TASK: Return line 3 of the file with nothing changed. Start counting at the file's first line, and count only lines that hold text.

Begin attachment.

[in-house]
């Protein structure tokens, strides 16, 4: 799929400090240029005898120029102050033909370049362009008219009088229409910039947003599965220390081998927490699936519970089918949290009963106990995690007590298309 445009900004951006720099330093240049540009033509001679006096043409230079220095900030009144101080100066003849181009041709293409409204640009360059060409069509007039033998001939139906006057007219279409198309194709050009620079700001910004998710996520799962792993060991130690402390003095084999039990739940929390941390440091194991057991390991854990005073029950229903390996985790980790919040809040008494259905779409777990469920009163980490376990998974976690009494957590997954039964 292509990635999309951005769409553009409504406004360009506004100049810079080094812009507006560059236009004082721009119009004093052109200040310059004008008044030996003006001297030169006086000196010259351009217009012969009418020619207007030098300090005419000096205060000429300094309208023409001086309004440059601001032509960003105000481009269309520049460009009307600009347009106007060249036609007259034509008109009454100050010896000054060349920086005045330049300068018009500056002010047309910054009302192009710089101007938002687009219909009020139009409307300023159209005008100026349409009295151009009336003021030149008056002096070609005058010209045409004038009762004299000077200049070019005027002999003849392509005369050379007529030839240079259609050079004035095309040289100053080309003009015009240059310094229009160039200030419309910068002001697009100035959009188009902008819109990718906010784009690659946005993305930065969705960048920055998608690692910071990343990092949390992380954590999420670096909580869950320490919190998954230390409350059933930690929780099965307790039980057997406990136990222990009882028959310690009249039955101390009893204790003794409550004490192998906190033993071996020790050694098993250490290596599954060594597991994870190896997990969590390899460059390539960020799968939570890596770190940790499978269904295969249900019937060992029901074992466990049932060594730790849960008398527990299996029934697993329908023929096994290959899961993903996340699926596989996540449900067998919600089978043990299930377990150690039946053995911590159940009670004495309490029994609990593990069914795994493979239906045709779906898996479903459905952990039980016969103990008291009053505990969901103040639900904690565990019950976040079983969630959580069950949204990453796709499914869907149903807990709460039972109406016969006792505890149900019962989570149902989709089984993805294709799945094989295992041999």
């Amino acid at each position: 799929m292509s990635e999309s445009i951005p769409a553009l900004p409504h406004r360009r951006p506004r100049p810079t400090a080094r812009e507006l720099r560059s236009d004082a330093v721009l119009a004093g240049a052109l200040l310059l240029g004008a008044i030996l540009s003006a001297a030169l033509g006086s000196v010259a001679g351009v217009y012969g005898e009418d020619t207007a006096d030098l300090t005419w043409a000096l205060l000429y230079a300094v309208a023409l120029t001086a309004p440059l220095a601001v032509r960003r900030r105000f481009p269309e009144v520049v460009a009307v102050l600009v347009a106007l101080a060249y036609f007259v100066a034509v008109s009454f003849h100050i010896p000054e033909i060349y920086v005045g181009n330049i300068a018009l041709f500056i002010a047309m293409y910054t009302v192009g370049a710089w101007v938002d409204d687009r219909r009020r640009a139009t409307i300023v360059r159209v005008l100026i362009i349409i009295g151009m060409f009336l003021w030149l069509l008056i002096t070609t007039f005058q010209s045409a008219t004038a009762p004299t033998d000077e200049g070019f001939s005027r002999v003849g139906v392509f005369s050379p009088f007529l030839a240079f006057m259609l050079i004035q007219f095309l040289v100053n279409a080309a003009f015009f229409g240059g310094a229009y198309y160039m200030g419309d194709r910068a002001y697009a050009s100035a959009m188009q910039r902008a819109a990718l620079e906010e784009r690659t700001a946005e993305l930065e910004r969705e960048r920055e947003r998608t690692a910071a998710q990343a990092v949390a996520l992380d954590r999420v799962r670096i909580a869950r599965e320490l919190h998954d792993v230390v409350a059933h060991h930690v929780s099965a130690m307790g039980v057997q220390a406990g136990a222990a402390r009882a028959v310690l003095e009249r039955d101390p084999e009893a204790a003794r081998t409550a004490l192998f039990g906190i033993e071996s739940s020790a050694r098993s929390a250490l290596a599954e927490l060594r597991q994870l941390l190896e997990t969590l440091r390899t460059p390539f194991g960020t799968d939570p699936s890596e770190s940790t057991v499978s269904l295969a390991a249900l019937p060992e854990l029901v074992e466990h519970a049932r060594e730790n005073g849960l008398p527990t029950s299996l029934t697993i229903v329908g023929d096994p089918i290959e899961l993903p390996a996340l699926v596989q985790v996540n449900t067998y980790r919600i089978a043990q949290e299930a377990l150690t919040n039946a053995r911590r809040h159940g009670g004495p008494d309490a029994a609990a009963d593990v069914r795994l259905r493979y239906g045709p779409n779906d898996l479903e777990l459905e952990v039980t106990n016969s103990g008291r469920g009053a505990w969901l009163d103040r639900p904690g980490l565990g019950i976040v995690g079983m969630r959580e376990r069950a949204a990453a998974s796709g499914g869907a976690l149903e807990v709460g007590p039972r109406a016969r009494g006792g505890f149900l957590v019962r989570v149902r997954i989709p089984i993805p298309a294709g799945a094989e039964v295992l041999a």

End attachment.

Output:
């Amino acid at each position: 799929m292509s990635e999309s445009i951005p769409a553009l900004p409504h406004r360009r951006p506004r100049p810079t400090a080094r812009e507006l720099r560059s236009d004082a330093v721009l119009a004093g240049a052109l200040l310059l240029g004008a008044i030996l540009s003006a001297a030169l033509g006086s000196v010259a001679g351009v217009y012969g005898e009418d020619t207007a006096d030098l300090t005419w043409a000096l205060l000429y230079a300094v309208a023409l120029t001086a309004p440059l220095a601001v032509r960003r900030r105000f481009p269309e009144v520049v460009a009307v102050l600009v347009a106007l101080a060249y036609f007259v100066a034509v008109s009454f003849h100050i010896p000054e033909i060349y920086v005045g181009n330049i300068a018009l041709f500056i002010a047309m293409y910054t009302v192009g370049a710089w101007v938002d409204d687009r219909r009020r640009a139009t409307i300023v360059r159209v005008l100026i362009i349409i009295g151009m060409f009336l003021w030149l069509l008056i002096t070609t007039f005058q010209s045409a008219t004038a009762p004299t033998d000077e200049g070019f001939s005027r002999v003849g139906v392509f005369s050379p009088f007529l030839a240079f006057m259609l050079i004035q007219f095309l040289v100053n279409a080309a003009f015009f229409g240059g310094a229009y198309y160039m200030g419309d194709r910068a002001y697009a050009s100035a959009m188009q910039r902008a819109a990718l620079e906010e784009r690659t700001a946005e993305l930065e910004r969705e960048r920055e947003r998608t690692a910071a998710q990343a990092v949390a996520l992380d954590r999420v799962r670096i909580a869950r599965e320490l919190h998954d792993v230390v409350a059933h060991h930690v929780s099965a130690m307790g039980v057997q220390a406990g136990a222990a402390r009882a028959v310690l003095e009249r039955d101390p084999e009893a204790a003794r081998t409550a004490l192998f039990g906190i033993e071996s739940s020790a050694r098993s929390a250490l290596a599954e927490l060594r597991q994870l941390l190896e997990t969590l440091r390899t460059p390539f194991g960020t799968d939570p699936s890596e770190s940790t057991v499978s269904l295969a390991a249900l019937p060992e854990l029901v074992e466990h519970a049932r060594e730790n005073g849960l008398p527990t029950s299996l029934t697993i229903v329908g023929d096994p089918i290959e899961l993903p390996a996340l699926v596989q985790v996540n449900t067998y980790r919600i089978a043990q949290e299930a377990l150690t919040n039946a053995r911590r809040h159940g009670g004495p008494d309490a029994a609990a009963d593990v069914r795994l259905r493979y239906g045709p779409n779906d898996l479903e777990l459905e952990v039980t106990n016969s103990g008291r469920g009053a505990w969901l009163d103040r639900p904690g980490l565990g019950i976040v995690g079983m969630r959580e376990r069950a949204a990453a998974s796709g499914g869907a976690l149903e807990v709460g007590p039972r109406a016969r009494g006792g505890f149900l957590v019962r989570v149902r997954i989709p089984i993805p298309a294709g799945a094989e039964v295992l041999a």